Monday, April 27, 2015

Comic Review: Batman '66 #22

For most people, it seems that the favorite flavor of Batman is dark, a tone set in place by Miller, Burton, and Nolan, and continuing on with the movies and most of the comic series. While I love it when well done, more can be done with Batman, and Batman '66, a spiritual successor to the TV series, has filled that void for a while now. While this issue is not the strongest, it still manages to capture the feel of the series successfully.

The story focuses on the Penguin, who decides to change his patterns to get ahead of Batman, rather than always being foiled. In theory, I like this idea, but it is a little too ambitious and ends up not really working. Specifically, it causes confusion by hiding The Penguin 's plan and Batman's counterplan, so instead of giving the story energy from seeing Batman fall behind and have to overcome it, it just leaves confusion as to what is going on until the end.

So far, this series has mostly been written by Jeff Parker, who has managed a great balance for this series, which is not easy given that it is very campy and over the top by design. This issue was written by Mike W. Barr and is his first in this series. I don't know him from other comics, and I don't want to just say that the problem is the new writer, but the few issues of the series not written by Parker have tended to be the weaker ones, and not due to having bad writers, but just being a very difficult series to get the balance right. Add to this the more ambitious than usual plot, and it just seems like a combination of too many things working against it all at once.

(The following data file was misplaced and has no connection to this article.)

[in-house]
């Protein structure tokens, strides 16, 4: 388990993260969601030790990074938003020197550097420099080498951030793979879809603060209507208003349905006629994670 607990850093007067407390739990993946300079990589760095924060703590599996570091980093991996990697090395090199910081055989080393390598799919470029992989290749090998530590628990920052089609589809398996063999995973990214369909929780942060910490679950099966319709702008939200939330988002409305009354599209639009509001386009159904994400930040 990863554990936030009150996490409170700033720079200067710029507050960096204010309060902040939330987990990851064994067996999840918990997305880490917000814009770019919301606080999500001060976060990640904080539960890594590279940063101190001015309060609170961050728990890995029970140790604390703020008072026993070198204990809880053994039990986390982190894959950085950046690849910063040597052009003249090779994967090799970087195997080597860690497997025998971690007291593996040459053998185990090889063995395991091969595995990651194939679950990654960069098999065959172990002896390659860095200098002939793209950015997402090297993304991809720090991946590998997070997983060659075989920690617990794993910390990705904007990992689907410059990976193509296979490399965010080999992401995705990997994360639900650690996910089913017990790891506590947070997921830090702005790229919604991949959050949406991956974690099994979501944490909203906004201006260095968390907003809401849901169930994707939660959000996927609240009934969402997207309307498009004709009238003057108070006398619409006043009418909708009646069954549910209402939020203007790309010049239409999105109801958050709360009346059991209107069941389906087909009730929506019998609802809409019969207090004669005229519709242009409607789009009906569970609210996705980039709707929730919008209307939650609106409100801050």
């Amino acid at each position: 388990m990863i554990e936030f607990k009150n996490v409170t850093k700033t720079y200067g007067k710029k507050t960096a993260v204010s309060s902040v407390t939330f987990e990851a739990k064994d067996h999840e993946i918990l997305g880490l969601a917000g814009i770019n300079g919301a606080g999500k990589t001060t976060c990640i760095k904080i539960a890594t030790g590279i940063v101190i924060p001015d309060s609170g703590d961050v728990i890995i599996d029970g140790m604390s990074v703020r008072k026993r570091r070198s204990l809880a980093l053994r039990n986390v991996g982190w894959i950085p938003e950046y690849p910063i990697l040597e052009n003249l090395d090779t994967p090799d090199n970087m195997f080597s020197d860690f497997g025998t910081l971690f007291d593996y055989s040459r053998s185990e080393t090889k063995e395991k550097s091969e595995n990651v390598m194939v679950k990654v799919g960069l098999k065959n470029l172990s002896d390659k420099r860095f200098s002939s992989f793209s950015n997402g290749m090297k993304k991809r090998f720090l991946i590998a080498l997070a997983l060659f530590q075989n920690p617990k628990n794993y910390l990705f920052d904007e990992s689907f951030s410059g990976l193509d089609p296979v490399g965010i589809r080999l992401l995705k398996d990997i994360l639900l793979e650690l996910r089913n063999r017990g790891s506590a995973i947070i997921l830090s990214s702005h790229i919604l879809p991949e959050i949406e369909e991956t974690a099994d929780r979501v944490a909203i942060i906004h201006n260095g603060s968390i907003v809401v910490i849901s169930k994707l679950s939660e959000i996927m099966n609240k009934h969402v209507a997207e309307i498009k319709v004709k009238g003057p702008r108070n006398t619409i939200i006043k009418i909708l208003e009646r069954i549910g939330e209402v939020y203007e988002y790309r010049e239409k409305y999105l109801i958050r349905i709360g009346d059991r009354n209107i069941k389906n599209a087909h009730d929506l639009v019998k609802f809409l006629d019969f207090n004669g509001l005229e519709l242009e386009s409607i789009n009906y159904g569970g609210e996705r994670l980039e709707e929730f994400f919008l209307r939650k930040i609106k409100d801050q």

Despite those issues, it gets right the main thing I look for here and in any other comic adaptation: Can I hear the actors saying these lines? As I'm reading, I try to hear Adam West and Burt Ward, and it sounds right with their voices. Their voices fit their lines, and the tone of the issue works well, even with the missteps in plotting, and those are the most important elements for this series; they set out to create a book that is like the TV series, and that is exactly what I get.

This was not the strongest issue, and I laid out all my problems with it, but that is not enough to scare me off. Instead, it's just a minor misstep in what is overall a very good series.

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